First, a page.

Morganatic Marriage


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Morganatic Marriage

 

a marriage between parties of unequal rank, in which the wife or husband, and children, do not enjoy the class privileges of the spouse. An example of a morganatic marriage would be the marriage of a man belonging to a royal house with a woman from a common family. Such a morganatic marriage confers the rights of succession to the throne neither to the wife nor to the couple’s children.

References in periodicals archive ?
In 1902, Nicholas sent Paul Meksandrovich into exile for contracting a morganatic marriage with the divorced wife of a colonel.
The decree introduced the principle of "unequal" or morganatic marriages into Russian law--developed by German royal houses wishing to impart a degree of flexibility to marriage rules by allowing princes wishing to embark on second marriages to wed spouses not of royal lineage by forfeiting royal titles and rights for their progeny.
He tried to prevent unequal, morganatic marriages of the grand dukes, though they remained legal according to the Fundamental Laws.
The purpose of this study shall be to analyze the scope and the constitutional implications of the second paragraph of the preamble to the Statute of Westminster on a morganatic marriage in the royal family.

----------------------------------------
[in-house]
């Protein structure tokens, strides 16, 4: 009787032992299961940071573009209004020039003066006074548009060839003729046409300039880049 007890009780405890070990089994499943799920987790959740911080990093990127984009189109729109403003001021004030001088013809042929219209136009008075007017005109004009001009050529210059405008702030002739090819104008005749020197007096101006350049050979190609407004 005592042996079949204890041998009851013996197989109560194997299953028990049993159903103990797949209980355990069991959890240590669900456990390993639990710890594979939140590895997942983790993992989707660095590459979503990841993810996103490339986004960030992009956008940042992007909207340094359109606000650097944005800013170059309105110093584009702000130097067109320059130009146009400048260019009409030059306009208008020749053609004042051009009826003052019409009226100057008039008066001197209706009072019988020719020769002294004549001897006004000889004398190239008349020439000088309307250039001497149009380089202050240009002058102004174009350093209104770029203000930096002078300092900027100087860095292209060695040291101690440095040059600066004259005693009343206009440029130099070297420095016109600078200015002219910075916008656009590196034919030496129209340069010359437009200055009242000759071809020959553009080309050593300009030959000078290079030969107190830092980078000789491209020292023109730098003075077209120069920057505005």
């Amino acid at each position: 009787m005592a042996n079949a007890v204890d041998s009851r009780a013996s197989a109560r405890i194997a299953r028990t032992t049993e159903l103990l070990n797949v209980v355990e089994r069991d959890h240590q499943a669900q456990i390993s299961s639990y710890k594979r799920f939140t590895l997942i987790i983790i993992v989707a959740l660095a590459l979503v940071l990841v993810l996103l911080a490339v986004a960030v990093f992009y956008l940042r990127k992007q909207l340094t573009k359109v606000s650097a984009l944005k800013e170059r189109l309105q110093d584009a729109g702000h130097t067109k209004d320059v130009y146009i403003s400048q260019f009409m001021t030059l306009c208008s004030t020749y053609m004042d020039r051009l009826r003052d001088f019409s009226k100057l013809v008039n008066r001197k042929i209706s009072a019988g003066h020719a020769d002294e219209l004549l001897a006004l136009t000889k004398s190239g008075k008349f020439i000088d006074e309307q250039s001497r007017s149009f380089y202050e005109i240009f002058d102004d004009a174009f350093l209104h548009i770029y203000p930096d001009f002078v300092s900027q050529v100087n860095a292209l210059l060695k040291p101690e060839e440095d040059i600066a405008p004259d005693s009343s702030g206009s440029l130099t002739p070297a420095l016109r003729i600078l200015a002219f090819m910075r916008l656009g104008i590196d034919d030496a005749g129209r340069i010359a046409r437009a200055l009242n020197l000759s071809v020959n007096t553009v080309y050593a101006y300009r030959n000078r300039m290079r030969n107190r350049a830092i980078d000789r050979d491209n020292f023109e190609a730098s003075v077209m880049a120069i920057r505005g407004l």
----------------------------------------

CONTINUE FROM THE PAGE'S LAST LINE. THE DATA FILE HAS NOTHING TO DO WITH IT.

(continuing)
A morganatic marriage is commonly defined as a legal marriage in which a member of a royal or noble family marries someone of lower status on the understanding that neither the spouse nor the children will have any claim in the inherited rank or property of the parent of higher status.
A morganatic marriage, specifying that the heirs could not legitimately inherit their parent's title of dignity, would alter the laws of the succession to the throne and would therefore require the application of the second paragraph of the preamble to the Statute of Westminster.
The most celebrated morganatic marriage was that between Archduke Franz Ferdinand, whose assassination at Sarajevo triggered the First World War, and Sophie Chotek.
A morganatic marriage was also suggested as a way of solving Britain's abdication crisis in 1936, when Edward VIII chose to give up his throne rather than the woman he loved, twice-divorced Wallis Simpson.
There was the possibility of a Morganatic marriage, in which Mrs Simpson would remain a commoner, but this would require Pa rliamentary legislation, and all the signs were that Baldwin and the House of Commons would be against it.
And although plenty of monarchs have had mistresses, there is no precedent for a morganatic marriage.
And I am certain that a morganatic marriage is not a realistic option.
Charles cannot enter into a morganatic marriage (as was once suggested for Mrs Simpson), as our constitutional law does not permit it.